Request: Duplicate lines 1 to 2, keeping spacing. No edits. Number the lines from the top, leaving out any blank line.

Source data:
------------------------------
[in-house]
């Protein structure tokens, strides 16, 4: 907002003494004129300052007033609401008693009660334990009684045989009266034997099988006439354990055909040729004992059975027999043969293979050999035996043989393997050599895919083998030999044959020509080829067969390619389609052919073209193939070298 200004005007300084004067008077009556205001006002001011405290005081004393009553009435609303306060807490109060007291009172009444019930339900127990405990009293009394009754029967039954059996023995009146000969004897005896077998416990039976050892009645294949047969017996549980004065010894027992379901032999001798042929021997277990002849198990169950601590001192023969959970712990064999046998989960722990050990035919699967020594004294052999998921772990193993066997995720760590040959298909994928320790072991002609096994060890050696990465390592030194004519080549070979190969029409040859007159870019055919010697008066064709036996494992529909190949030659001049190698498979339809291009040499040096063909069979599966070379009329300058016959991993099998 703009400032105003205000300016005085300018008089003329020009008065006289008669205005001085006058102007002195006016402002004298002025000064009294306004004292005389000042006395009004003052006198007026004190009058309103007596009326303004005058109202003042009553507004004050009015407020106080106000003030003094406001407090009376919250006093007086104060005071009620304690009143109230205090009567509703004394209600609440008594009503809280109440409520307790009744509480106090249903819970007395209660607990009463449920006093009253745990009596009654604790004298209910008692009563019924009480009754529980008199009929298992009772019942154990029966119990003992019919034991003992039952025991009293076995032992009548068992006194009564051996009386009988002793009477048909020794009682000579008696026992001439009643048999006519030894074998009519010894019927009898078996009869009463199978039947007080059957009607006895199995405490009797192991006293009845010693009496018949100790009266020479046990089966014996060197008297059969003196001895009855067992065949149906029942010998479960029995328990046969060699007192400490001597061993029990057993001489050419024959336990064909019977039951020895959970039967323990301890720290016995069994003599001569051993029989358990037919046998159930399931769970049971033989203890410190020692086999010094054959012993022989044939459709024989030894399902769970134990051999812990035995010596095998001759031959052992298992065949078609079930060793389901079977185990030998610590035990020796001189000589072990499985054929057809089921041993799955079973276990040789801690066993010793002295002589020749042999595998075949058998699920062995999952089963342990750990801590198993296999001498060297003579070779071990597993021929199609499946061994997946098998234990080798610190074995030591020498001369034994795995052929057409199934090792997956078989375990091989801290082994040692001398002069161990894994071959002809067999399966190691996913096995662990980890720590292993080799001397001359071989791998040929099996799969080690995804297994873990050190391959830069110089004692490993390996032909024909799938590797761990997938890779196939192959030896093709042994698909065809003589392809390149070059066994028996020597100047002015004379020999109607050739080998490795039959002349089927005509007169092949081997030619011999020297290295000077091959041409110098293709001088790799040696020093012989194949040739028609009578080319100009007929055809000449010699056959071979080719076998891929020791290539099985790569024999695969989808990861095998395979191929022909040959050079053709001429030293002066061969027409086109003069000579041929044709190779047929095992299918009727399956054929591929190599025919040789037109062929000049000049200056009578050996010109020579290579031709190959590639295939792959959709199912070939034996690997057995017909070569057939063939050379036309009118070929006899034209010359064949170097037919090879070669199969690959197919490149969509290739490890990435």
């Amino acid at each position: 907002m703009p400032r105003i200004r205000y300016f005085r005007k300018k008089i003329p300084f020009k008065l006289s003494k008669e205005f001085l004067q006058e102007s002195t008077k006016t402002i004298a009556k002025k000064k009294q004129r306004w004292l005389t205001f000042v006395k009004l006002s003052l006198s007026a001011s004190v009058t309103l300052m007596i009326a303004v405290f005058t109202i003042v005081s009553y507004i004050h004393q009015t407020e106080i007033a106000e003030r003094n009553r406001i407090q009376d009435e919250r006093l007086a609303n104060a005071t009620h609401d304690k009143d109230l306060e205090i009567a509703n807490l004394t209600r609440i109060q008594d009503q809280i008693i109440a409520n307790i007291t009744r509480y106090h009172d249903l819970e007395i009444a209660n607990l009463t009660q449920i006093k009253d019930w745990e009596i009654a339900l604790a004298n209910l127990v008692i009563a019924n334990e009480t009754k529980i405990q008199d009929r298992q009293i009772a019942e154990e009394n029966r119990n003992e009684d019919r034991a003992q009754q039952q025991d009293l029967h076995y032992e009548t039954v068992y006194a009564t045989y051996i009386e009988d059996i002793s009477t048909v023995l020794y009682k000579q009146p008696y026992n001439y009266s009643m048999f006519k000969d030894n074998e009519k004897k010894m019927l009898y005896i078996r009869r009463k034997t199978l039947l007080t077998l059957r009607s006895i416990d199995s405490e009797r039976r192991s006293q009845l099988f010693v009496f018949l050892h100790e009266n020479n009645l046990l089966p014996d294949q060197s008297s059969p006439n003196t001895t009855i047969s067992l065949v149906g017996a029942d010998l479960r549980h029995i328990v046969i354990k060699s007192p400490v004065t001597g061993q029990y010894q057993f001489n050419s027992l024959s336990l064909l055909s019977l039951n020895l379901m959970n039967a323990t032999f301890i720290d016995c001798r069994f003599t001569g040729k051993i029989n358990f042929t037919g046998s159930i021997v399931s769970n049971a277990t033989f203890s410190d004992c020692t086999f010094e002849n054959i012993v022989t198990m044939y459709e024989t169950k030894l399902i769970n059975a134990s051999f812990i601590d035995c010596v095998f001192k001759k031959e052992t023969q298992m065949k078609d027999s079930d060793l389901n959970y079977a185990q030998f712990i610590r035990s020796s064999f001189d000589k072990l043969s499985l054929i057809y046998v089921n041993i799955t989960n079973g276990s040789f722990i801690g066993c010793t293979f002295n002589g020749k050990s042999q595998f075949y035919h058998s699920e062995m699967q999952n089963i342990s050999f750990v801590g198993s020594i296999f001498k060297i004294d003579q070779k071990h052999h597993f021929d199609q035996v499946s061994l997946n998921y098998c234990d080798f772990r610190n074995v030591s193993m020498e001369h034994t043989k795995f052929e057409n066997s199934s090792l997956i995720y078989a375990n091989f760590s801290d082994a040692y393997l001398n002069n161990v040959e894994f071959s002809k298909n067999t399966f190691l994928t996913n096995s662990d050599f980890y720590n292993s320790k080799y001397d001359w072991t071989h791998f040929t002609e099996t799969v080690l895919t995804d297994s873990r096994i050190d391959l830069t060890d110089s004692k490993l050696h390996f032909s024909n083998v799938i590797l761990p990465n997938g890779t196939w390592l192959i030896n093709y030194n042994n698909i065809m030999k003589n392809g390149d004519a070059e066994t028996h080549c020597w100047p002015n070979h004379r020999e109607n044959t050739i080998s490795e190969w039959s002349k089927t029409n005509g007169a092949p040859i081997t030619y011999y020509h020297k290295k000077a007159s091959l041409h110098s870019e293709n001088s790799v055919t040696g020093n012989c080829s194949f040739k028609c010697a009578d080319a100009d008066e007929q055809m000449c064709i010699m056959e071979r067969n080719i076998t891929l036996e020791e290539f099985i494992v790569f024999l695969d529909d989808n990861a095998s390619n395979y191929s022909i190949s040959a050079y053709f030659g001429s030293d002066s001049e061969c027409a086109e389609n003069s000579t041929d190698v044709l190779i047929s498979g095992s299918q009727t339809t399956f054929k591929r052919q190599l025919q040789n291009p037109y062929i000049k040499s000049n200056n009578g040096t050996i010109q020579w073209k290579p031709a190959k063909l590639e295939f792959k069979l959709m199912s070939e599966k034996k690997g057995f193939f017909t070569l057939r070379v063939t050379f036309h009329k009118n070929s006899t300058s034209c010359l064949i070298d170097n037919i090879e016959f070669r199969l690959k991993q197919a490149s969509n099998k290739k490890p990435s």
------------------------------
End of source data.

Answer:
[in-house]
């Protein structure tokens, strides 16, 4: 907002003494004129300052007033609401008693009660334990009684045989009266034997099988006439354990055909040729004992059975027999043969293979050999035996043989393997050599895919083998030999044959020509080829067969390619389609052919073209193939070298 200004005007300084004067008077009556205001006002001011405290005081004393009553009435609303306060807490109060007291009172009444019930339900127990405990009293009394009754029967039954059996023995009146000969004897005896077998416990039976050892009645294949047969017996549980004065010894027992379901032999001798042929021997277990002849198990169950601590001192023969959970712990064999046998989960722990050990035919699967020594004294052999998921772990193993066997995720760590040959298909994928320790072991002609096994060890050696990465390592030194004519080549070979190969029409040859007159870019055919010697008066064709036996494992529909190949030659001049190698498979339809291009040499040096063909069979599966070379009329300058016959991993099998 703009400032105003205000300016005085300018008089003329020009008065006289008669205005001085006058102007002195006016402002004298002025000064009294306004004292005389000042006395009004003052006198007026004190009058309103007596009326303004005058109202003042009553507004004050009015407020106080106000003030003094406001407090009376919250006093007086104060005071009620304690009143109230205090009567509703004394209600609440008594009503809280109440409520307790009744509480106090249903819970007395209660607990009463449920006093009253745990009596009654604790004298209910008692009563019924009480009754529980008199009929298992009772019942154990029966119990003992019919034991003992039952025991009293076995032992009548068992006194009564051996009386009988002793009477048909020794009682000579008696026992001439009643048999006519030894074998009519010894019927009898078996009869009463199978039947007080059957009607006895199995405490009797192991006293009845010693009496018949100790009266020479046990089966014996060197008297059969003196001895009855067992065949149906029942010998479960029995328990046969060699007192400490001597061993029990057993001489050419024959336990064909019977039951020895959970039967323990301890720290016995069994003599001569051993029989358990037919046998159930399931769970049971033989203890410190020692086999010094054959012993022989044939459709024989030894399902769970134990051999812990035995010596095998001759031959052992298992065949078609079930060793389901079977185990030998610590035990020796001189000589072990499985054929057809089921041993799955079973276990040789801690066993010793002295002589020749042999595998075949058998699920062995999952089963342990750990801590198993296999001498060297003579070779071990597993021929199609499946061994997946098998234990080798610190074995030591020498001369034994795995052929057409199934090792997956078989375990091989801290082994040692001398002069161990894994071959002809067999399966190691996913096995662990980890720590292993080799001397001359071989791998040929099996799969080690995804297994873990050190391959830069110089004692490993390996032909024909799938590797761990997938890779196939192959030896093709042994698909065809003589392809390149070059066994028996020597100047002015004379020999109607050739080998490795039959002349089927005509007169092949081997030619011999020297290295000077091959041409110098293709001088790799040696020093012989194949040739028609009578080319100009007929055809000449010699056959071979080719076998891929020791290539099985790569024999695969989808990861095998395979191929022909040959050079053709001429030293002066061969027409086109003069000579041929044709190779047929095992299918009727399956054929591929190599025919040789037109062929000049000049200056009578050996010109020579290579031709190959590639295939792959959709199912070939034996690997057995017909070569057939063939050379036309009118070929006899034209010359064949170097037919090879070669199969690959197919490149969509290739490890990435």